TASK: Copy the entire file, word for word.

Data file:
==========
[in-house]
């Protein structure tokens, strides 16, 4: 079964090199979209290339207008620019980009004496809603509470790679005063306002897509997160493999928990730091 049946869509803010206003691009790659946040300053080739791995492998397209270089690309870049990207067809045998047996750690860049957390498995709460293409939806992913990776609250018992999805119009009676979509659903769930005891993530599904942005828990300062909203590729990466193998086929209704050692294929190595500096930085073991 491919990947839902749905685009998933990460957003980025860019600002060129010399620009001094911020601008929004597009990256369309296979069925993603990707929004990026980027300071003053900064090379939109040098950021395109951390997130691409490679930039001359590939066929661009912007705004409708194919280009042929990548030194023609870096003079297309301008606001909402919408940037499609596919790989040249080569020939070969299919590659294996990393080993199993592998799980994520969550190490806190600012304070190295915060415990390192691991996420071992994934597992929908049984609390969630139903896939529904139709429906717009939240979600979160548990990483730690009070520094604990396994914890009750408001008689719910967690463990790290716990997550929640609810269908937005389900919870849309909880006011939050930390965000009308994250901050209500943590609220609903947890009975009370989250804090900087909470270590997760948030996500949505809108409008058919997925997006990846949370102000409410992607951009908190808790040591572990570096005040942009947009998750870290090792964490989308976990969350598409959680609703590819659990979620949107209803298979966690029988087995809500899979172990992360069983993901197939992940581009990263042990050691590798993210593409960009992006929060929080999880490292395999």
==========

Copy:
[in-house]
């Protein structure tokens, strides 16, 4: 079964090199979209290339207008620019980009004496809603509470790679005063306002897509997160493999928990730091 049946869509803010206003691009790659946040300053080739791995492998397209270089690309870049990207067809045998047996750690860049957390498995709460293409939806992913990776609250018992999805119009009676979509659903769930005891993530599904942005828990300062909203590729990466193998086929209704050692294929190595500096930085073991 491919990947839902749905685009998933990460957003980025860019600002060129010399620009001094911020601008929004597009990256369309296979069925993603990707929004990026980027300071003053900064090379939109040098950021395109951390997130691409490679930039001359590939066929661009912007705004409708194919280009042929990548030194023609870096003079297309301008606001909402919408940037499609596919790989040249080569020939070969299919590659294996990393080993199993592998799980994520969550190490806190600012304070190295915060415990390192691991996420071992994934597992929908049984609390969630139903896939529904139709429906717009939240979600979160548990990483730690009070520094604990396994914890009750408001008689719910967690463990790290716990997550929640609810269908937005389900919870849309909880006011939050930390965000009308994250901050209500943590609220609903947890009975009370989250804090900087909470270590997760948030996500949505809108409008058919997925997006990846949370102000409410992607951009908190808790040591572990570096005040942009947009998750870290090792964490989308976990969350598409959680609703590819659990979620949107209803298979966690029988087995809500899979172990992360069983993901197939992940581009990263042990050691590798993210593409960009992006929060929080999880490292395999």